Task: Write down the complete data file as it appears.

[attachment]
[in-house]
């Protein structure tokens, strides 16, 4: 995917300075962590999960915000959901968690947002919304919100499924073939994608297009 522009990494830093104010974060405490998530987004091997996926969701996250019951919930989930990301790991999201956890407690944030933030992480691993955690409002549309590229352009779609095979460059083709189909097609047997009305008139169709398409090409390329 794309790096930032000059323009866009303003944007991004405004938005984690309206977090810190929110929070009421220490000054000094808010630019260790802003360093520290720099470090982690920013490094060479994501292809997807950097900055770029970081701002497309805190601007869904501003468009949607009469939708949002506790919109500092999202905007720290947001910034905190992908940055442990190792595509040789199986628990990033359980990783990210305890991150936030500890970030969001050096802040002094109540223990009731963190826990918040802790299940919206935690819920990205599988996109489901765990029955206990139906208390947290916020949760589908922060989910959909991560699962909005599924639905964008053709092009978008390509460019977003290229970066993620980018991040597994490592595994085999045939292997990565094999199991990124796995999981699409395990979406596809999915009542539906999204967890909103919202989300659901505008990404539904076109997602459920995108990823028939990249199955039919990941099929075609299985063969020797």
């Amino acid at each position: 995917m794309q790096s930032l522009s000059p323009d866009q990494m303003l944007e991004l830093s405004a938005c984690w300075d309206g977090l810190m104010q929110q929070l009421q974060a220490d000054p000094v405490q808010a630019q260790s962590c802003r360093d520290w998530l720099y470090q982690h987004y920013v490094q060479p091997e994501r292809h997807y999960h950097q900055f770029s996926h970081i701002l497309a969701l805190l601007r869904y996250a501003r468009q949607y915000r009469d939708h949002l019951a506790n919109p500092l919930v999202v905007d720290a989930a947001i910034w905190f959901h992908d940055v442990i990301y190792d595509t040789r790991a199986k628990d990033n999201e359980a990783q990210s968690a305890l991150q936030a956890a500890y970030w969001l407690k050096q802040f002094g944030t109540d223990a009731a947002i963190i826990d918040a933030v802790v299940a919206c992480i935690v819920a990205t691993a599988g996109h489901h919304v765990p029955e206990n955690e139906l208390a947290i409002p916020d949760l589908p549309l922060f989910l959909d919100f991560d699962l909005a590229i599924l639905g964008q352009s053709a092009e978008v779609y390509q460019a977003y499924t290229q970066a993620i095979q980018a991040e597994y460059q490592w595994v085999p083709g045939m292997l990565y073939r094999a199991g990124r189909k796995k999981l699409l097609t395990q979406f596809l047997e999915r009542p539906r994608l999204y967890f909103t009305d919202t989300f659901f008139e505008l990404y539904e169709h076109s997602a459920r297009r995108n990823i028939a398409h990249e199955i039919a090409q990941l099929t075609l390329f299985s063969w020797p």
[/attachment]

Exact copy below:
[in-house]
């Protein structure tokens, strides 16, 4: 995917300075962590999960915000959901968690947002919304919100499924073939994608297009 522009990494830093104010974060405490998530987004091997996926969701996250019951919930989930990301790991999201956890407690944030933030992480691993955690409002549309590229352009779609095979460059083709189909097609047997009305008139169709398409090409390329 794309790096930032000059323009866009303003944007991004405004938005984690309206977090810190929110929070009421220490000054000094808010630019260790802003360093520290720099470090982690920013490094060479994501292809997807950097900055770029970081701002497309805190601007869904501003468009949607009469939708949002506790919109500092999202905007720290947001910034905190992908940055442990190792595509040789199986628990990033359980990783990210305890991150936030500890970030969001050096802040002094109540223990009731963190826990918040802790299940919206935690819920990205599988996109489901765990029955206990139906208390947290916020949760589908922060989910959909991560699962909005599924639905964008053709092009978008390509460019977003290229970066993620980018991040597994490592595994085999045939292997990565094999199991990124796995999981699409395990979406596809999915009542539906999204967890909103919202989300659901505008990404539904076109997602459920995108990823028939990249199955039919990941099929075609299985063969020797």
């Amino acid at each position: 995917m794309q790096s930032l522009s000059p323009d866009q990494m303003l944007e991004l830093s405004a938005c984690w300075d309206g977090l810190m104010q929110q929070l009421q974060a220490d000054p000094v405490q808010a630019q260790s962590c802003r360093d520290w998530l720099y470090q982690h987004y920013v490094q060479p091997e994501r292809h997807y999960h950097q900055f770029s996926h970081i701002l497309a969701l805190l601007r869904y996250a501003r468009q949607y915000r009469d939708h949002l019951a506790n919109p500092l919930v999202v905007d720290a989930a947001i910034w905190f959901h992908d940055v442990i990301y190792d595509t040789r790991a199986k628990d990033n999201e359980a990783q990210s968690a305890l991150q936030a956890a500890y970030w969001l407690k050096q802040f002094g944030t109540d223990a009731a947002i963190i826990d918040a933030v802790v299940a919206c992480i935690v819920a990205t691993a599988g996109h489901h919304v765990p029955e206990n955690e139906l208390a947290i409002p916020d949760l589908p549309l922060f989910l959909d919100f991560d699962l909005a590229i599924l639905g964008q352009s053709a092009e978008v779609y390509q460019a977003y499924t290229q970066a993620i095979q980018a991040e597994y460059q490592w595994v085999p083709g045939m292997l990565y073939r094999a199991g990124r189909k796995k999981l699409l097609t395990q979406f596809l047997e999915r009542p539906r994608l999204y967890f909103t009305d919202t989300f659901f008139e505008l990404y539904e169709h076109s997602a459920r297009r995108n990823i028939a398409h990249e199955i039919a090409q990941l099929t075609l390329f299985s063969w020797p």